Start off with a pricing plan that for each location you want info on you pay a certain price. Then if you want info on your competitors you pay more. Well you can see where I am getting at here. This would help with the market research and make sure these budding social media companies stick around a while longer.

Next up I figured I would put in a PR idea I have. This also deals with Foursquare and the adoption of social media into your integrated marketing strategy. So you already use email marketing… or you should, and now you are diving into the realm of location-based sharing to get your company out there. You have your Twitter, Facebook, blog, Flickr and other social media profiles on your website. Now what? Well you can check to see who is Mayor of your locations and give them a little bonus or discount. You then mention the discount on your website to entice others to jockey for that coveted position. Even better, you post the profile or name of the current mayor of your locations on your Facebook, blog and email newsletter to encourage competition. You make people want to gain that mayorship to gain that recognition. Maybe give discounts for kicking a mayor out. You want turnover in that mayorship because that means loyalty and repeat business.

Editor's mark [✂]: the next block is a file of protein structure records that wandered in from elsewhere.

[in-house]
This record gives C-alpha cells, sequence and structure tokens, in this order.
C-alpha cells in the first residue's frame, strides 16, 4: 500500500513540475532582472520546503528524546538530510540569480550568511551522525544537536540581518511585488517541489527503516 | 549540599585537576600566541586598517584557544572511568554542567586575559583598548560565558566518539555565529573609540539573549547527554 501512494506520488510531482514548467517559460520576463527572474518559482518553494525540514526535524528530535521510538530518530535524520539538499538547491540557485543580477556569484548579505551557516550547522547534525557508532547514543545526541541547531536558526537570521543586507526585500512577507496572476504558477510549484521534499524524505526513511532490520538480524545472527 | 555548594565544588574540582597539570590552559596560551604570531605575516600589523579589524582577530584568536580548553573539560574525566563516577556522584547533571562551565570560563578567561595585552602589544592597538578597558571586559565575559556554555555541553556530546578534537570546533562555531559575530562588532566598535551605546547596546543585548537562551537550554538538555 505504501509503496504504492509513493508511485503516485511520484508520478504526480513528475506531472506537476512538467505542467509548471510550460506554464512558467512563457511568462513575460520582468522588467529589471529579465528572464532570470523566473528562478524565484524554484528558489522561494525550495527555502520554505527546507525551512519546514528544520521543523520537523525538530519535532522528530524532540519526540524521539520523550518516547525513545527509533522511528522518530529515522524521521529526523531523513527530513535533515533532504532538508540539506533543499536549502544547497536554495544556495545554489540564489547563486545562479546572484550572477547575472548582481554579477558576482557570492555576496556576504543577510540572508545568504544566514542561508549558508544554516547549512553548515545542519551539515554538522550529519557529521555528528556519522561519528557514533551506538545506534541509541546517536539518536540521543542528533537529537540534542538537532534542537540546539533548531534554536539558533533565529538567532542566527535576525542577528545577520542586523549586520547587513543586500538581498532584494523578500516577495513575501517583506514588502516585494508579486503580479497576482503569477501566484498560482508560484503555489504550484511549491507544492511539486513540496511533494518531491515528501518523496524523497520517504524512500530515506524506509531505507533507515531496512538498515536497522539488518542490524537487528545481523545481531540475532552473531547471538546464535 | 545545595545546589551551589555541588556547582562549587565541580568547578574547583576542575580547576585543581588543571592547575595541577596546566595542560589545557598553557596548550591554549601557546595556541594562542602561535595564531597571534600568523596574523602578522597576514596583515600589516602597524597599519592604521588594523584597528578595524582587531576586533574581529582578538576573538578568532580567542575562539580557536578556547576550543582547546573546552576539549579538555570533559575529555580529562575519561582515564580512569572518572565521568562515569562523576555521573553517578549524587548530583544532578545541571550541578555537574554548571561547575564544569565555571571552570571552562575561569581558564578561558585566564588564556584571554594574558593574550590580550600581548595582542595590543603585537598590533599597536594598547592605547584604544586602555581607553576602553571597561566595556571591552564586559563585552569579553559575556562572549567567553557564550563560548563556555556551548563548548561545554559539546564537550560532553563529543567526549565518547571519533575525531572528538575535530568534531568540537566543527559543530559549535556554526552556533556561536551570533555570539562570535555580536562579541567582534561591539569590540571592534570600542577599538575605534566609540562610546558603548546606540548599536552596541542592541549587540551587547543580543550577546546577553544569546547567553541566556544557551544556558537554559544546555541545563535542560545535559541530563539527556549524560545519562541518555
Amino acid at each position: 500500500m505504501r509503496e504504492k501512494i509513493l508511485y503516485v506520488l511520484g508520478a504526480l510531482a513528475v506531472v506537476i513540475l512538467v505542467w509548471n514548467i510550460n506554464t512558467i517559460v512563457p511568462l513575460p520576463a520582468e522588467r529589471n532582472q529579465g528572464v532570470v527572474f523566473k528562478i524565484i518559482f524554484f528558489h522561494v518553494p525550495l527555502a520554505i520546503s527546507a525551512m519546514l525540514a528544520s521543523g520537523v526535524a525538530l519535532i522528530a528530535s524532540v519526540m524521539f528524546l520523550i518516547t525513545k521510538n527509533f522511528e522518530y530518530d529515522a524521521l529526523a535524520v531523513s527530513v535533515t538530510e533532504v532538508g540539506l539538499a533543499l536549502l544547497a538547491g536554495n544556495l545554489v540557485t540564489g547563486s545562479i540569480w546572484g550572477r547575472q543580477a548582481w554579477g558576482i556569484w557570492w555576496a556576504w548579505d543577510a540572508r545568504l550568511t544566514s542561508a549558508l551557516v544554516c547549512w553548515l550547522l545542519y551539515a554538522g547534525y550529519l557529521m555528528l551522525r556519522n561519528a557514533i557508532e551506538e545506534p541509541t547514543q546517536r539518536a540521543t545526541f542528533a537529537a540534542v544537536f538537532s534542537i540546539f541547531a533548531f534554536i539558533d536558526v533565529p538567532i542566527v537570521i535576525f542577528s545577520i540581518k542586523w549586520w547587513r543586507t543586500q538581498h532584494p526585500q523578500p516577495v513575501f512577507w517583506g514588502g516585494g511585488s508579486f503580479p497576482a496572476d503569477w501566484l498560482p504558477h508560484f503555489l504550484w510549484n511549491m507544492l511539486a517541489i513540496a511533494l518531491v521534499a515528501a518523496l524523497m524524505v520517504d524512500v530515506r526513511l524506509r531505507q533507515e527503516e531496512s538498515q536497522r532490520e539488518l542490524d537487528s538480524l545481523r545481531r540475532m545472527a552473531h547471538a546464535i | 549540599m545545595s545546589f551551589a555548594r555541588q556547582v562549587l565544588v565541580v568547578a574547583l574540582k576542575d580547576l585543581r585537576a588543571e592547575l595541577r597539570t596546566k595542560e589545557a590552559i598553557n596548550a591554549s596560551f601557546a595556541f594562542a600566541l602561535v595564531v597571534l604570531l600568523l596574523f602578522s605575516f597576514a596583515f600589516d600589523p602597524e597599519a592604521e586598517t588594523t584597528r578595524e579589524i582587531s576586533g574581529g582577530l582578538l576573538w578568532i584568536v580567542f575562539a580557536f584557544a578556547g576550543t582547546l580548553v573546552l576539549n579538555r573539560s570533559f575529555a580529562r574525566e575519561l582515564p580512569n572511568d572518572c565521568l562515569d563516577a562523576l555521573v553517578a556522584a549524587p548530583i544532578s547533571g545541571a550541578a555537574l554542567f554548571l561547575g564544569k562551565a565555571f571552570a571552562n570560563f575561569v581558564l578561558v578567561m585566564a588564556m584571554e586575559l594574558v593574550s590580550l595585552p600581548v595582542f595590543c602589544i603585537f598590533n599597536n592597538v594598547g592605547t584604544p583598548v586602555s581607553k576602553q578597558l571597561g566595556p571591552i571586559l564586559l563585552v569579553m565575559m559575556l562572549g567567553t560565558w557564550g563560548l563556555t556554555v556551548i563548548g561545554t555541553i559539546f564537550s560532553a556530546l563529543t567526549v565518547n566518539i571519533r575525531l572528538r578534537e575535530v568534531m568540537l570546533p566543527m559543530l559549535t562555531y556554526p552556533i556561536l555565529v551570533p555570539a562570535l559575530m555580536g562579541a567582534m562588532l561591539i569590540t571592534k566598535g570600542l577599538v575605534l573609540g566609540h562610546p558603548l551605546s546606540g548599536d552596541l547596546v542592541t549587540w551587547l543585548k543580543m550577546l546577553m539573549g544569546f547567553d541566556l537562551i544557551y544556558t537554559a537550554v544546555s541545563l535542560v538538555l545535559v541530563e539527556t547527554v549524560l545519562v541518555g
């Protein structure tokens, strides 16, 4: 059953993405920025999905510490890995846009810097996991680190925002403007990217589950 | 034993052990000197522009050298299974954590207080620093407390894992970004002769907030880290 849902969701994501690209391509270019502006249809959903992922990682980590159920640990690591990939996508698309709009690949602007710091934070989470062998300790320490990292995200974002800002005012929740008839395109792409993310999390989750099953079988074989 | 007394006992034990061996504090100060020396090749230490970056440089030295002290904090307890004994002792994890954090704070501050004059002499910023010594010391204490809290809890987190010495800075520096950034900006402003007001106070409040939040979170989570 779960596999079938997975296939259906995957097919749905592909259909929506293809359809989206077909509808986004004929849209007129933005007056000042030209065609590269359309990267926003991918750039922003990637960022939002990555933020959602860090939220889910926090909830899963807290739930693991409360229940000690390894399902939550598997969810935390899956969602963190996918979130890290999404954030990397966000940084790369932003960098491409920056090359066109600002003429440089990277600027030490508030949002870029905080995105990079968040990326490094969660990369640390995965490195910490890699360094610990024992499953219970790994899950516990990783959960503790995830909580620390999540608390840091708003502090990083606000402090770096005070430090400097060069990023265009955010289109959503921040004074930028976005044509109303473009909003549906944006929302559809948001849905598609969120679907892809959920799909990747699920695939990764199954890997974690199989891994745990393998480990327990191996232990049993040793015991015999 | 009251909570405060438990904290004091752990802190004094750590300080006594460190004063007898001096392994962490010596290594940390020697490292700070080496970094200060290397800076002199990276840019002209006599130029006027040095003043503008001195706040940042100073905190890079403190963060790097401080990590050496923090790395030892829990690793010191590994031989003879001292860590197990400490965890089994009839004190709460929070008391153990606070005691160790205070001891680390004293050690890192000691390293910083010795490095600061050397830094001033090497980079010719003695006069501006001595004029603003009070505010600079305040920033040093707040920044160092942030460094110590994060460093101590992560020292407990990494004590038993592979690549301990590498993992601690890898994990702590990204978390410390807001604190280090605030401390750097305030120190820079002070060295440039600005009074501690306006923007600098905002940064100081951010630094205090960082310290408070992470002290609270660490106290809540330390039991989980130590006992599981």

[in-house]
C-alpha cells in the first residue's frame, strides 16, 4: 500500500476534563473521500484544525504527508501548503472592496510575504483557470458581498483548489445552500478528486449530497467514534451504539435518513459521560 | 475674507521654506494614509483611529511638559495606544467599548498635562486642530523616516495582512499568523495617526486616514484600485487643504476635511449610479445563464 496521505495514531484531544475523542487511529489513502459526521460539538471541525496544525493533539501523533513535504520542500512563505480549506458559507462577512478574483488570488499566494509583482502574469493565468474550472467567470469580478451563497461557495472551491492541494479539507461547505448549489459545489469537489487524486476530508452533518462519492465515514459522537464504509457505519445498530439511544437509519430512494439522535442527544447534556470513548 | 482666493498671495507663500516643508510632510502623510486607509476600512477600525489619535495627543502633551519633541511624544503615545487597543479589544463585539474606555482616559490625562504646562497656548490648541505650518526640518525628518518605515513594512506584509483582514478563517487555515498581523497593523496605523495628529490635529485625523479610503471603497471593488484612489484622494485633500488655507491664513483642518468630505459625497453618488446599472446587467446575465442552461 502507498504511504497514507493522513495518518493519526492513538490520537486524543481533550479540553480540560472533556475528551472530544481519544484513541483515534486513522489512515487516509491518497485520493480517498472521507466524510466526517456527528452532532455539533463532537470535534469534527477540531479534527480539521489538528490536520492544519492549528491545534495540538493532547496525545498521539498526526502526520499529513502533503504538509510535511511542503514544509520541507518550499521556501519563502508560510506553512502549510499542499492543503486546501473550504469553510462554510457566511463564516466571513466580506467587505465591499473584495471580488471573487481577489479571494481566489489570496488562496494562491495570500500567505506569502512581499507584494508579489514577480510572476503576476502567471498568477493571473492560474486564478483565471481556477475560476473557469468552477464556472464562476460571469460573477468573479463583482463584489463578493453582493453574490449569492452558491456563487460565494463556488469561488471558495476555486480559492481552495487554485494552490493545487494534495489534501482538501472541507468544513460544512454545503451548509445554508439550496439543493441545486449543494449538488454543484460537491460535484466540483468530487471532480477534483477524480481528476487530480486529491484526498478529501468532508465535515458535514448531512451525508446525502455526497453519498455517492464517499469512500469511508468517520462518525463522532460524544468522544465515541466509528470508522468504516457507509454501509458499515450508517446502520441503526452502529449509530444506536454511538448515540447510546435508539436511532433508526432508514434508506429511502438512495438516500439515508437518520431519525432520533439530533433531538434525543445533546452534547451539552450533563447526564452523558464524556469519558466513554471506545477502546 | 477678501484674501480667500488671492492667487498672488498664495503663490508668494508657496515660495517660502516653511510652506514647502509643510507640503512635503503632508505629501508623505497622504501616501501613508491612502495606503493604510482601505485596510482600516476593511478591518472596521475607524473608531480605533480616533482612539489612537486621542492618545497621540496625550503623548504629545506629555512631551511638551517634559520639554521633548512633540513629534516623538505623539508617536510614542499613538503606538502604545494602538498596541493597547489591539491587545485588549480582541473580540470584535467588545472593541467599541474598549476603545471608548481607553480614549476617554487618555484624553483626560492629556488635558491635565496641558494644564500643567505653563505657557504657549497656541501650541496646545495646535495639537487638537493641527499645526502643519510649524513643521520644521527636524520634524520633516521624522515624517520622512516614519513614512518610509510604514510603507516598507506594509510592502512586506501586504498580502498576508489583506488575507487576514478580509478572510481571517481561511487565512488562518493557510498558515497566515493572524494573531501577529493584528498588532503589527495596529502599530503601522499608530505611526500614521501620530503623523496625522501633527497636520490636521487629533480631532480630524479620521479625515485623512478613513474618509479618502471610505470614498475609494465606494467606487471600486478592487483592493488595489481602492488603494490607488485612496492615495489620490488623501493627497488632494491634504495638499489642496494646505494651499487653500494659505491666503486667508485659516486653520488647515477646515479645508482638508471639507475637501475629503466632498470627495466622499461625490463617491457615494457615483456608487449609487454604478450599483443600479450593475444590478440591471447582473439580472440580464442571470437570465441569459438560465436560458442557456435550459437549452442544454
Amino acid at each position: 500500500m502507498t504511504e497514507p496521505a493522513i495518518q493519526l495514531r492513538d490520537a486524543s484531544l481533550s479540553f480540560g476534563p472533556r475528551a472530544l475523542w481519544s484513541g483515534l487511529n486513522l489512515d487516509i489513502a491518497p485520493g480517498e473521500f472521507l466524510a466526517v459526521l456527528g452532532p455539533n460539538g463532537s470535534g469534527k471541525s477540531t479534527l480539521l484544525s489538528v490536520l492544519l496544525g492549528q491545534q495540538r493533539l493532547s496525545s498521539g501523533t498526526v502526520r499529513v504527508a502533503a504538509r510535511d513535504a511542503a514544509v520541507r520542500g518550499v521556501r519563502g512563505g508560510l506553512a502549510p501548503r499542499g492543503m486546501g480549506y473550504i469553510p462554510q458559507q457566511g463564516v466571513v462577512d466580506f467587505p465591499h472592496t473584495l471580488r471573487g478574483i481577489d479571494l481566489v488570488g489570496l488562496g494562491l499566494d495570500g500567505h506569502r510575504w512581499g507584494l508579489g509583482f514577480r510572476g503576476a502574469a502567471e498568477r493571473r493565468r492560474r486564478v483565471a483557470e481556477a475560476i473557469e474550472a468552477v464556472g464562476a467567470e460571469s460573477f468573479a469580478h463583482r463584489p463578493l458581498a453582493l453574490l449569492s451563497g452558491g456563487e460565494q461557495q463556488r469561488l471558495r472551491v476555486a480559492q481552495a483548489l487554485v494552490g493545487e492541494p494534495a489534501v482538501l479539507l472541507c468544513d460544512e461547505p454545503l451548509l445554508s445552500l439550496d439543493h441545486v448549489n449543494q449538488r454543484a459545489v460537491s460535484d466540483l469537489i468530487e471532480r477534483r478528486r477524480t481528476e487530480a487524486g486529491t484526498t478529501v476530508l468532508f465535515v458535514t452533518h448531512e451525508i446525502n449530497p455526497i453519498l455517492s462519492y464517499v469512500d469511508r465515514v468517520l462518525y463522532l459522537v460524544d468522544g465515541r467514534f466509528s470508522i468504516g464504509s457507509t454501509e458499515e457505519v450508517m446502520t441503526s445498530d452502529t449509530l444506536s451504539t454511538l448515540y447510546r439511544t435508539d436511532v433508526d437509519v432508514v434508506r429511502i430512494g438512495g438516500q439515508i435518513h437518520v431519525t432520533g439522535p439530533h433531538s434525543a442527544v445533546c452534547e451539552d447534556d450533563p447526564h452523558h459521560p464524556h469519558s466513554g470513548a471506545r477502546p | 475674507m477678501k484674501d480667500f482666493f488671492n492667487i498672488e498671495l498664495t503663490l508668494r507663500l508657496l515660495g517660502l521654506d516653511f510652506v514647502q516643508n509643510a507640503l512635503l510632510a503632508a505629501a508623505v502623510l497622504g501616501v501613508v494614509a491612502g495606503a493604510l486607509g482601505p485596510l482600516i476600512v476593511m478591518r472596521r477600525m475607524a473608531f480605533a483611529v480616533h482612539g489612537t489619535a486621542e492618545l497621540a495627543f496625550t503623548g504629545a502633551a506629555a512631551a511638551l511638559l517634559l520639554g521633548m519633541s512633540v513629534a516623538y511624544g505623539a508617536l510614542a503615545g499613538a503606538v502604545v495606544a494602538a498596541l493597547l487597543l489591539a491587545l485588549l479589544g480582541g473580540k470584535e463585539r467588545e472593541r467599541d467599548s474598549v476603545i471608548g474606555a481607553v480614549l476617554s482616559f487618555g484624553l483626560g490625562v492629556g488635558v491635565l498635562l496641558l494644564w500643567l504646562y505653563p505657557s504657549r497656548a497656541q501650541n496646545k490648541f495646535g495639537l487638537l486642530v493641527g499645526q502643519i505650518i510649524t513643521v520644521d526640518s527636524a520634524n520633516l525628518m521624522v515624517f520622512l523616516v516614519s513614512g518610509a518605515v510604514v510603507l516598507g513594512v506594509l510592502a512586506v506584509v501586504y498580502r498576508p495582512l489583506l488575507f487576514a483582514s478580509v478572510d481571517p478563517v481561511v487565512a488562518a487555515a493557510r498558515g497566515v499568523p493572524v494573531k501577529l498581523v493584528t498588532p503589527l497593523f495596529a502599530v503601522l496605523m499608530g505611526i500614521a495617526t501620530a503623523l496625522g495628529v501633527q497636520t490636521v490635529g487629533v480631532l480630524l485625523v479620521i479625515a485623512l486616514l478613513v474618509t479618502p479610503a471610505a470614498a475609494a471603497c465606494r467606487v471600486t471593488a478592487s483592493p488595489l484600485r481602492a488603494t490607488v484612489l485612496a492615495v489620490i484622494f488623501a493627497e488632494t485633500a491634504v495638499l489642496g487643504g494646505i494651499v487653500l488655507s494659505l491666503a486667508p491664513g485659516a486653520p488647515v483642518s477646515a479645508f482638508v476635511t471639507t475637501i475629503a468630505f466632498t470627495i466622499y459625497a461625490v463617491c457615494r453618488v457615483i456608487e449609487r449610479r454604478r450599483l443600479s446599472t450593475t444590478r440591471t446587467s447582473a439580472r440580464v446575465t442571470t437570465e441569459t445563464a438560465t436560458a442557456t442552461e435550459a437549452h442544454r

These are just some of my ideas. Take them as they come. Ask me for more… but the next ones will cost you (I want a job).